Brian’s review published on Letterboxd:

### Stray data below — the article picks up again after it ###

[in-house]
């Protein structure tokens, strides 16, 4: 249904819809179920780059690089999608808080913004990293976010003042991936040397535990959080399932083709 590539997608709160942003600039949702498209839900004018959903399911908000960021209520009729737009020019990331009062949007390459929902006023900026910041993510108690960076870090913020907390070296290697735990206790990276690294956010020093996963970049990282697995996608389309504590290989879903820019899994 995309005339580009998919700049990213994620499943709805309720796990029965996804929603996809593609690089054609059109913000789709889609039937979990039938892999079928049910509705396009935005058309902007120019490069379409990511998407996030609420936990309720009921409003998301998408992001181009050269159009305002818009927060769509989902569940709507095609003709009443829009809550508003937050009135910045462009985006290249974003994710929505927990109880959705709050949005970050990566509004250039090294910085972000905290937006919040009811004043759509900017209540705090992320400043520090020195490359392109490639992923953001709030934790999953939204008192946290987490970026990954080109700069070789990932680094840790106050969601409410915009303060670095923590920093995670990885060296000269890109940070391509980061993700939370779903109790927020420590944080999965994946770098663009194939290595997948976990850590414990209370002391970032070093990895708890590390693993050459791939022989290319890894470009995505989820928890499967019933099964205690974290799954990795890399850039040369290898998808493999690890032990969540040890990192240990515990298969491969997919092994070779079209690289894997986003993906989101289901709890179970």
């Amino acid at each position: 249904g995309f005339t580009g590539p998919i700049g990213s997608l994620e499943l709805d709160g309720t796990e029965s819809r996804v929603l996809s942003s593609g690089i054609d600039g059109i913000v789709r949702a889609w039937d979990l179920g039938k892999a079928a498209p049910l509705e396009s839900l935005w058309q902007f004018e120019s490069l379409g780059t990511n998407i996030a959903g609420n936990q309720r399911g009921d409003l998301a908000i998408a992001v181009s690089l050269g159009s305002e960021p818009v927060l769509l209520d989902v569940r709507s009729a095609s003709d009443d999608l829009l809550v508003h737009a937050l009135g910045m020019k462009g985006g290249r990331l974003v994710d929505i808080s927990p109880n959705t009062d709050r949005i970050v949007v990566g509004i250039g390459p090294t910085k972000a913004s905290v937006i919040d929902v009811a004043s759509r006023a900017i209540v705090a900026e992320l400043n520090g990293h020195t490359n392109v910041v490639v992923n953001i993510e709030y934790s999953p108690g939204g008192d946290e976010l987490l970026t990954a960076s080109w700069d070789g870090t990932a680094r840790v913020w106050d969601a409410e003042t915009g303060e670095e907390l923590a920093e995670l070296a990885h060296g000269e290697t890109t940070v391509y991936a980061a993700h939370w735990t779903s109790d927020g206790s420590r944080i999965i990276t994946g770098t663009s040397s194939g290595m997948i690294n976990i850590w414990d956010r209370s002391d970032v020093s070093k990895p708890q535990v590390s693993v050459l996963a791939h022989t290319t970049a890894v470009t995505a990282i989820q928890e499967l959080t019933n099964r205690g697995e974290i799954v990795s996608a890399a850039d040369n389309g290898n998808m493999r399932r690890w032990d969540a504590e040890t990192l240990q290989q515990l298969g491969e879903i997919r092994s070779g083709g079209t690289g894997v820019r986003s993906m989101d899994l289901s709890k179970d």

Eggers’ most formally accomplished movie to date, even if its narrative is nothing new. Nor is it meant to be: his films have always placed trust in the enduring power of myth, and this proto-Hamlet is about as primal a legend as you could ask for. All the same, it’s at its best when it takes detours from that familiar tale of vengeance; for me, it peaks in the very first act, a genuinely gobsmacking dive into the surreality of the past that had me grabbed by the throat for a full half hour. A portentous invocation of the muses, the king’s ill-started return, homoerotic drug rituals, brutal murder, a jaw-droppingly ruthless village massacre, Björk’s (brief but grand) return to the silver screen: these delights alone solidify it as the finest film of the year so far. After that it settles into something more conventional, though with the same level of stunning visual prowess (Eggers and his cinematographer, Jarin Blaschke, have taken a page from Klimov in Come and See: this is a fantastic movie for those of us who love a well-executed long take), the poetry of his Sjón-co-scripted language, and the excellent performances from his exceptional cast. I was completely absorbed throughout and always excited to see which new image might be presented to me; I just found myself wishing it had followed through on some of its freakier threads—all of the incestuous perversity, for one—instead of ultimately hewing close to the recognizable narrative beats (probably a necessary byproduct of being an entirely more “commercial” movie than Eggers’ previous projects). But it’s a gorgeous and gruesome and immersive and compelling piece of work all the same, and incredibly effective at evoking the absolute brutality of a bygone age. It may not reinvent the wheel, but oh, does it spin smoothly! I’ll probably be seeing it once more before it leaves theaters: you definitely need to experience this one on the biggest scale possible. And the palpable enthusiasm of the audience—the whole theater applauded!—is a treat to experience in its own right.